Hearing Dogs

Hearing DogsHEARING DOGS

Hearing Dogs spend up to six months in training learning how to alert to sounds in their environment. Hearing Dogs respond to seven sounds: fire and smoke alarms, the telephone, oven timer, alarm clock, doorbell/door knock, and name call (and sometimes the baby cry).   Hearing Dogs alert you to sounds by making physical contact (jumping on you, pawing you, or nosing you) then leading you to the sound.

Physical alerts can be painful and/or cause bruising at times. Once placed with their deaf partner, the dogs easily learn to respond to additional sounds such as the microwave, tea kettle, and washer/dryer.     Hearing Dogs can be taught to alert people to any repetitive sound that can be set up and practiced regularly. Hearing Dogs provide a person in public an increased awareness of his or her environment. A Hearing Dog isn’t specifically trained to alert to sounds, such as a siren or honking horn, in public.

ALERT TO SPECIFIC SOUNDS AT HOME

  • Doorbell ringing
  • Knock on front door
  • Rapping on patio door or window
  • Smoke alarm sounding
  • Wind up minute timer, oven or microwave timer going off
  • Baby crying
  • Family member or other calling the name of the dog’s partner
  • Child calling “mommy” [or other name, if applicable, such as daddy, grandpa, aunt]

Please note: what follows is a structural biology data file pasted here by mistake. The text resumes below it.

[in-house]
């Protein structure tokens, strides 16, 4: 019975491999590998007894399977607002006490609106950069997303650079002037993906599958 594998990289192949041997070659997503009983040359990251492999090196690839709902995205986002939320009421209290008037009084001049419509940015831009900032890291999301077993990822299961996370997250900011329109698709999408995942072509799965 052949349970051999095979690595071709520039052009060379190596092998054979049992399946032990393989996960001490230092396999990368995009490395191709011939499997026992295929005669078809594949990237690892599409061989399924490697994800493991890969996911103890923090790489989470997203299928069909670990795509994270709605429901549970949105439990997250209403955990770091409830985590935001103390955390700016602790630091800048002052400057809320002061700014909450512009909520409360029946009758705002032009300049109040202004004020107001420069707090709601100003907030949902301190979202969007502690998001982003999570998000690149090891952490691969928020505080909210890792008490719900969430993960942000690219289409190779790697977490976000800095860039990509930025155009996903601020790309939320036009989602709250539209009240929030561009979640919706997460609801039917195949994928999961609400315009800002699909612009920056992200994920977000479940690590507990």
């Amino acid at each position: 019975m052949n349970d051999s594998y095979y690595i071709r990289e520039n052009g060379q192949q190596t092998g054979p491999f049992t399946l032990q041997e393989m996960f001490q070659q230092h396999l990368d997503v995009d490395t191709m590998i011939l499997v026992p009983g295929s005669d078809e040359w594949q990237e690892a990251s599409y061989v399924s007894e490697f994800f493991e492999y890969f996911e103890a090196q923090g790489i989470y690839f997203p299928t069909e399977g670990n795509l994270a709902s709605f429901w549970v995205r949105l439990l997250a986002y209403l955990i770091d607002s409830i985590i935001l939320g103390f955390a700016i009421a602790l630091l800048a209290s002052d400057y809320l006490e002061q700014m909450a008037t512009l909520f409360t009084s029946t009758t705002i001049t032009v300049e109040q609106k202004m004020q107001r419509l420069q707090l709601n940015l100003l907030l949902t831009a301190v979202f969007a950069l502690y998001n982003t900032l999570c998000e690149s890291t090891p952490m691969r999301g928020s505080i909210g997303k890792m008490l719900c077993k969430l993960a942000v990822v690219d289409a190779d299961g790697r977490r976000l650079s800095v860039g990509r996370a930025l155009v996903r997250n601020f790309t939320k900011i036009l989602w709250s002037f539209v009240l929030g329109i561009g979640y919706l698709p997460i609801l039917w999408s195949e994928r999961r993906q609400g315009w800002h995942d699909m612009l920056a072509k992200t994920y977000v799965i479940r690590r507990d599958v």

• Phone ringing
  • Alarm clock buzzing
  • Computer equipment beeps
  • Horn honking in garage or driveway
  • Arrival of school bus

ALERT TO SPECIFIC SOUNDS AWAY FROM HOME

  • Siren of police car, fire truck or ambulance and indicate direction
  • Smoke alarm in workplace
  • Distinguish phone ringing on partner’s desk at work from all other phones in workplace
  • Name of partner if coworker, friend, family member calls out that name
  • Cell phone or beeper
  • Smoke alarm in hotel or work
  • Fire drill at school or work
  • Vehicle honking to attract attention

OTHER HEARING DOG TASKS

  • Retrieve unheard dropped objects like keys , coins, or other objects
  • To enhance security when the team arrives home after dark, the dog enters the home first to turn on a light, nudging the metal base of a lamp with a touch lamp device
  • Carry a note from the partner to another household member, searching the house to find that individual
  • Carry messages between spouses, utilizing objects which signify dinner is ready or that the person needs help right away, and so forth.
  • Have the dog find and return with the hearing impaired person.
  • Warn of a vehicle approaching from behind, or making a sudden turn. A task that applies the intelligent disobedience principle to hearing dog work